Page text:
The birth and development of the American police can be traced to a multitude of historical, legal and political-economic conditions. The institution of slavery and the control of minorities, however, were two of the more formidable historic features of American society shaping early policing. Slave patrols and Night Watches, which later became modern police departments, were both designed to control the behaviors of minorities. For example, New England settlers appointed Indian Constables to police Native Americans (National Constable Association, 1995), the St. Louis police were founded to protect residents from Native Americans in that frontier city, and many southern police departments began as slave patrols. In 1704, the colony of Carolina developed the nation’s first slave patrol. Slave patrols helped to maintain the economic order and to assist the wealthy landowners in recovering and punishing slaves who essentially were considered property. Continue reading
India’s crime bureau chief said, last week, “If you can’t prevent rape, enjoy it.” His comment inflamed an already tense atmosphere at a time when horrific rape incidents are making more and more headlines. This is not to say that rape is all of a sudden more common in India or that the media is suddenly doing a good job of covering the larger context of the problem. In fact, most of the news coverage concerns only middle and upper class and upper caste women, celebrities or white visitors. Even when there is coverage of Dalit women like the Gulabi Gang, important factors (social, economic and historical conditions, as well as the incident frequency for minority women) are erased from the narrative entirely. This, in no way, is to dismiss the real experiences of the women who did speak out and inspire public outcry that caught the attention of the world. These women face repression also and we realize that it is often traumatizing and re-triggering to speak about assault and rape.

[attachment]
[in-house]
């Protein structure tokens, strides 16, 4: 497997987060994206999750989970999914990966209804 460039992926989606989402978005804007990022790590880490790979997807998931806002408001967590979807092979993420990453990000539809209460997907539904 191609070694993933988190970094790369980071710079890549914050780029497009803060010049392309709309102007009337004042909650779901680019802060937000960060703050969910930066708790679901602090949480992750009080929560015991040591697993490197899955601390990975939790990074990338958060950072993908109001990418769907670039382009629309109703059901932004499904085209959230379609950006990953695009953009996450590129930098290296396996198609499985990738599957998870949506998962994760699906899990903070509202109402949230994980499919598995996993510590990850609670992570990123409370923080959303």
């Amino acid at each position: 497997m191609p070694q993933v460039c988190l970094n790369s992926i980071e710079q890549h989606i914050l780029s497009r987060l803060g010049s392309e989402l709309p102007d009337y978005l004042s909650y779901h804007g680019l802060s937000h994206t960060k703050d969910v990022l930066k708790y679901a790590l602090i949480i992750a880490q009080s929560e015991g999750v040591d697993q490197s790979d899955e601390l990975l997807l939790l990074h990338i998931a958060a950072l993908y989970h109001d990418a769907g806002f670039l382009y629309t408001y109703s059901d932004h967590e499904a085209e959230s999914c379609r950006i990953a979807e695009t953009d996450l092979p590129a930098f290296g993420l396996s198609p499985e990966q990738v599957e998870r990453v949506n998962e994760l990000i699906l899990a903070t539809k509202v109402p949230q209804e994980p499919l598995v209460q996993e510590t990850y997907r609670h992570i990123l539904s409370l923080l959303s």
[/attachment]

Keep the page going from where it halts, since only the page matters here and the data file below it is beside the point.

However, very huge communities of women who experience rape and sexual harassment on a daily basis, and have no conventional tools of redress, have been forgotten by the public, the media, and even by many activists–both in India and abroad.
A contributor for Bay Area Intifada visited India this month and spoke with a local activist about the extreme conditions of Dalit (untouchable), Adivasi (indigenous), and Muslim women and what these women are doing to survive. Due to extreme repression against any form of activism in these communities, we will refer to the activist as “Maryam.” We have also omitted the region where she works and all other details about her life.
Warning: Some of the images and descriptions below are very graphic.
BAI: In the English media, we’ve been reading about domestic and/or sexual violence in India. What I’ve been hearing about since the beginning of my visit, is that the uncovered stories of Dalit (untouchable) women in India, especially in northern states like Uttar Pradesh, are pretty horrific. But these stories don’t seem to be circulating so much in the international narratives. Can you tell me a little bit about what’s going on? Continue reading